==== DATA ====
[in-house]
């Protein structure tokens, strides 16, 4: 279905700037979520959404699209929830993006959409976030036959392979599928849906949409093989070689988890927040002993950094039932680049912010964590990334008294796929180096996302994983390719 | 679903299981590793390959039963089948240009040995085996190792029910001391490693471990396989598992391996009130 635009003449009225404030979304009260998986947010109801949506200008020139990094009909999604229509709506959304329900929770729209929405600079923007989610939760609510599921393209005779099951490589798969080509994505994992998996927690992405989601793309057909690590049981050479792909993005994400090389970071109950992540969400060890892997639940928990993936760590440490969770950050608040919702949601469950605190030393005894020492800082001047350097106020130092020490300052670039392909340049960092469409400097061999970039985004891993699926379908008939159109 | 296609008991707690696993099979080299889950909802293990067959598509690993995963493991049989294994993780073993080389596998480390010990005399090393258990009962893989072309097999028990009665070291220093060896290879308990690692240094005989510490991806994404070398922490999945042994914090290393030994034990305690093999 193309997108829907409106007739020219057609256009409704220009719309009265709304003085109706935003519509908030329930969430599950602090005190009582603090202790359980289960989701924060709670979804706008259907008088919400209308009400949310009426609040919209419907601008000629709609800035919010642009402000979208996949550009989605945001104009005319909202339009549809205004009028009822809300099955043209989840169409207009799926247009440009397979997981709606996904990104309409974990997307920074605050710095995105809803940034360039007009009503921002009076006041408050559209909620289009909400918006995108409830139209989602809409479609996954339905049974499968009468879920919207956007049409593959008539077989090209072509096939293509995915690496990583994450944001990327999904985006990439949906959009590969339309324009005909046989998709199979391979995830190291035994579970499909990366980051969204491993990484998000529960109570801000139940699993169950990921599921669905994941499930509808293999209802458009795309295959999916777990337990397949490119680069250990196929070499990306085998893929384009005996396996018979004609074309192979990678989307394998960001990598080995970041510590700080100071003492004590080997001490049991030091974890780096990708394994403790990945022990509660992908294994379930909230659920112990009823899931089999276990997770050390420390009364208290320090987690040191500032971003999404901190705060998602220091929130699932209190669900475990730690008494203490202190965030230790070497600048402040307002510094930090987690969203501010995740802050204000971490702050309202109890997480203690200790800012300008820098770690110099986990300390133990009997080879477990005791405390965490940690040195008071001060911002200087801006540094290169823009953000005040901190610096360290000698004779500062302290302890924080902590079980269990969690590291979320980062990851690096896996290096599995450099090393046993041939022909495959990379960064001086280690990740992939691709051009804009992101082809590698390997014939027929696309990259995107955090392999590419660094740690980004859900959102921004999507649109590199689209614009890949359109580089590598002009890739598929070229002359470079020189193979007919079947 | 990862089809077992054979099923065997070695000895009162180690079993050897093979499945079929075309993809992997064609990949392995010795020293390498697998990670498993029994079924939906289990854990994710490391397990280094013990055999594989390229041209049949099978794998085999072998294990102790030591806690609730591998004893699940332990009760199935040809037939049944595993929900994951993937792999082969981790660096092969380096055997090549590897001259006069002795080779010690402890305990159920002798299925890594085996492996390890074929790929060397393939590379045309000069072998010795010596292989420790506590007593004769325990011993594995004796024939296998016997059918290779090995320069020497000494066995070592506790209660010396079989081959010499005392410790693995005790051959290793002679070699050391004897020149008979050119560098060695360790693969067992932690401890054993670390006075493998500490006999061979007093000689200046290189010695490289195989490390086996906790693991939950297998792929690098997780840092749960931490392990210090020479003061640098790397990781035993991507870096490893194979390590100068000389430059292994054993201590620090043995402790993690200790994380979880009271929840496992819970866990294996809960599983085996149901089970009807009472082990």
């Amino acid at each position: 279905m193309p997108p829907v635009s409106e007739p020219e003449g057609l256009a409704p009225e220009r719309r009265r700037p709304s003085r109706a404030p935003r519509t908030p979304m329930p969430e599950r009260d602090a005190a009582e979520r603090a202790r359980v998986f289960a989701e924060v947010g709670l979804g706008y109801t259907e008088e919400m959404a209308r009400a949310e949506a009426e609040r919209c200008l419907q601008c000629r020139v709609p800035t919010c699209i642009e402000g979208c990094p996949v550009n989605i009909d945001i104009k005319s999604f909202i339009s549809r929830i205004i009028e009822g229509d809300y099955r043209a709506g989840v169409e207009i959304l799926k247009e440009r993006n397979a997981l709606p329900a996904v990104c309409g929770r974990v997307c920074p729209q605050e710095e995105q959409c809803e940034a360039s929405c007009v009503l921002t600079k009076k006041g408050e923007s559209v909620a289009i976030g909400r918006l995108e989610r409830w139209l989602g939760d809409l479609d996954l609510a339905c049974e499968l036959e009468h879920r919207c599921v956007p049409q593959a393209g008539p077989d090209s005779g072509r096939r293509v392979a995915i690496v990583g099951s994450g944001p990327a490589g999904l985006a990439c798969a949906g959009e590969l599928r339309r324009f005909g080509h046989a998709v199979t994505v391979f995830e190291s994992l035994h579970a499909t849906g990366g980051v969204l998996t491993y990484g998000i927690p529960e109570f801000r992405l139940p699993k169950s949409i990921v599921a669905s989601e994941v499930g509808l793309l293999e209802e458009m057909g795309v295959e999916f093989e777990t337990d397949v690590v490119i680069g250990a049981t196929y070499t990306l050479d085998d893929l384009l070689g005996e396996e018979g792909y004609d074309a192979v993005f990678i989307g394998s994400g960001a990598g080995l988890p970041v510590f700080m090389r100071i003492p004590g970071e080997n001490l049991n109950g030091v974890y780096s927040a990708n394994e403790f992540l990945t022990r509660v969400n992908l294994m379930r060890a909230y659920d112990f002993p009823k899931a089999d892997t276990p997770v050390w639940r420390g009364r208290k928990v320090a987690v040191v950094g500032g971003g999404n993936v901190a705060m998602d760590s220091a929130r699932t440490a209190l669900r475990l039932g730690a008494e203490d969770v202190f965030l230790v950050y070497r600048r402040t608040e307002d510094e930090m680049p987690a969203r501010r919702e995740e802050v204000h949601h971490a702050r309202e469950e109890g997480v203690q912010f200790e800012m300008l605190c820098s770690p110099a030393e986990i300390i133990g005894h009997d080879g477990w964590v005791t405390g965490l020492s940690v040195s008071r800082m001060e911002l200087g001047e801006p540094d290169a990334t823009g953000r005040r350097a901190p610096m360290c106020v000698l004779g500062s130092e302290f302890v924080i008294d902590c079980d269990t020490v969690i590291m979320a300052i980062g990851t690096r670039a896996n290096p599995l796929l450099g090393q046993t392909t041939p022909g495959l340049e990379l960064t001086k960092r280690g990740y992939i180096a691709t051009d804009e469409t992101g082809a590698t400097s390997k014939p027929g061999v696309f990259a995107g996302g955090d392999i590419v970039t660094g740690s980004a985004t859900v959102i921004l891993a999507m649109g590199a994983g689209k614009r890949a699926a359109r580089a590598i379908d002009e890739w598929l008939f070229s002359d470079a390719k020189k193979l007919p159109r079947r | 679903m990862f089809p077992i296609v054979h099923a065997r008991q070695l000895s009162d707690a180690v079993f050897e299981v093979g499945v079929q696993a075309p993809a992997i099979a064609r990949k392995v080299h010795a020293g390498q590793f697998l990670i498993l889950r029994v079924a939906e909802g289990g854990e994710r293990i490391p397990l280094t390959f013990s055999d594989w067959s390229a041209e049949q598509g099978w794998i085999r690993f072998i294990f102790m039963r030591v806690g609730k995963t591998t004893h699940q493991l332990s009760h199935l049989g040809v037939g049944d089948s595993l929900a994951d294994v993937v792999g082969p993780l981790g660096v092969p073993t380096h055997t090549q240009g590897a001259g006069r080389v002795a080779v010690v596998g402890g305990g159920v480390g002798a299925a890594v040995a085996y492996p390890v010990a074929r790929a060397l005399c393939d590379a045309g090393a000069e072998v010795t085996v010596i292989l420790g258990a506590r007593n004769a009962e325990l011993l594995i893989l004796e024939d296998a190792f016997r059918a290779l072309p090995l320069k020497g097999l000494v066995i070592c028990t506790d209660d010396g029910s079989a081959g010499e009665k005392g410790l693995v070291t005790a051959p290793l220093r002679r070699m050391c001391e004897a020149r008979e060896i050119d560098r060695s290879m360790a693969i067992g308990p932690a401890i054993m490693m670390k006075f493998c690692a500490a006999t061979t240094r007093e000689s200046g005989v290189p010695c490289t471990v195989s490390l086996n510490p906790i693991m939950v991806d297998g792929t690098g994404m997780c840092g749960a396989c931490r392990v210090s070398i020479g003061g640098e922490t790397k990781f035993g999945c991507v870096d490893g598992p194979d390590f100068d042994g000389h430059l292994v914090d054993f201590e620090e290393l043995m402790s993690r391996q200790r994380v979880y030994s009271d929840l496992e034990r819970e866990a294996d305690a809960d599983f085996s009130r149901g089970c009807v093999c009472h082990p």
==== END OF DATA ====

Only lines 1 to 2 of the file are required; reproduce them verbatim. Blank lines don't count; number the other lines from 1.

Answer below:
[in-house]
């Protein structure tokens, strides 16, 4: 279905700037979520959404699209929830993006959409976030036959392979599928849906949409093989070689988890927040002993950094039932680049912010964590990334008294796929180096996302994983390719 | 679903299981590793390959039963089948240009040995085996190792029910001391490693471990396989598992391996009130 635009003449009225404030979304009260998986947010109801949506200008020139990094009909999604229509709506959304329900929770729209929405600079923007989610939760609510599921393209005779099951490589798969080509994505994992998996927690992405989601793309057909690590049981050479792909993005994400090389970071109950992540969400060890892997639940928990993936760590440490969770950050608040919702949601469950605190030393005894020492800082001047350097106020130092020490300052670039392909340049960092469409400097061999970039985004891993699926379908008939159109 | 296609008991707690696993099979080299889950909802293990067959598509690993995963493991049989294994993780073993080389596998480390010990005399090393258990009962893989072309097999028990009665070291220093060896290879308990690692240094005989510490991806994404070398922490999945042994914090290393030994034990305690093999 193309997108829907409106007739020219057609256009409704220009719309009265709304003085109706935003519509908030329930969430599950602090005190009582603090202790359980289960989701924060709670979804706008259907008088919400209308009400949310009426609040919209419907601008000629709609800035919010642009402000979208996949550009989605945001104009005319909202339009549809205004009028009822809300099955043209989840169409207009799926247009440009397979997981709606996904990104309409974990997307920074605050710095995105809803940034360039007009009503921002009076006041408050559209909620289009909400918006995108409830139209989602809409479609996954339905049974499968009468879920919207956007049409593959008539077989090209072509096939293509995915690496990583994450944001990327999904985006990439949906959009590969339309324009005909046989998709199979391979995830190291035994579970499909990366980051969204491993990484998000529960109570801000139940699993169950990921599921669905994941499930509808293999209802458009795309295959999916777990337990397949490119680069250990196929070499990306085998893929384009005996396996018979004609074309192979990678989307394998960001990598080995970041510590700080100071003492004590080997001490049991030091974890780096990708394994403790990945022990509660992908294994379930909230659920112990009823899931089999276990997770050390420390009364208290320090987690040191500032971003999404901190705060998602220091929130699932209190669900475990730690008494203490202190965030230790070497600048402040307002510094930090987690969203501010995740802050204000971490702050309202109890997480203690200790800012300008820098770690110099986990300390133990009997080879477990005791405390965490940690040195008071001060911002200087801006540094290169823009953000005040901190610096360290000698004779500062302290302890924080902590079980269990969690590291979320980062990851690096896996290096599995450099090393046993041939022909495959990379960064001086280690990740992939691709051009804009992101082809590698390997014939027929696309990259995107955090392999590419660094740690980004859900959102921004999507649109590199689209614009890949359109580089590598002009890739598929070229002359470079020189193979007919079947 | 990862089809077992054979099923065997070695000895009162180690079993050897093979499945079929075309993809992997064609990949392995010795020293390498697998990670498993029994079924939906289990854990994710490391397990280094013990055999594989390229041209049949099978794998085999072998294990102790030591806690609730591998004893699940332990009760199935040809037939049944595993929900994951993937792999082969981790660096092969380096055997090549590897001259006069002795080779010690402890305990159920002798299925890594085996492996390890074929790929060397393939590379045309000069072998010795010596292989420790506590007593004769325990011993594995004796024939296998016997059918290779090995320069020497000494066995070592506790209660010396079989081959010499005392410790693995005790051959290793002679070699050391004897020149008979050119560098060695360790693969067992932690401890054993670390006075493998500490006999061979007093000689200046290189010695490289195989490390086996906790693991939950297998792929690098997780840092749960931490392990210090020479003061640098790397990781035993991507870096490893194979390590100068000389430059292994054993201590620090043995402790993690200790994380979880009271929840496992819970866990294996809960599983085996149901089970009807009472082990």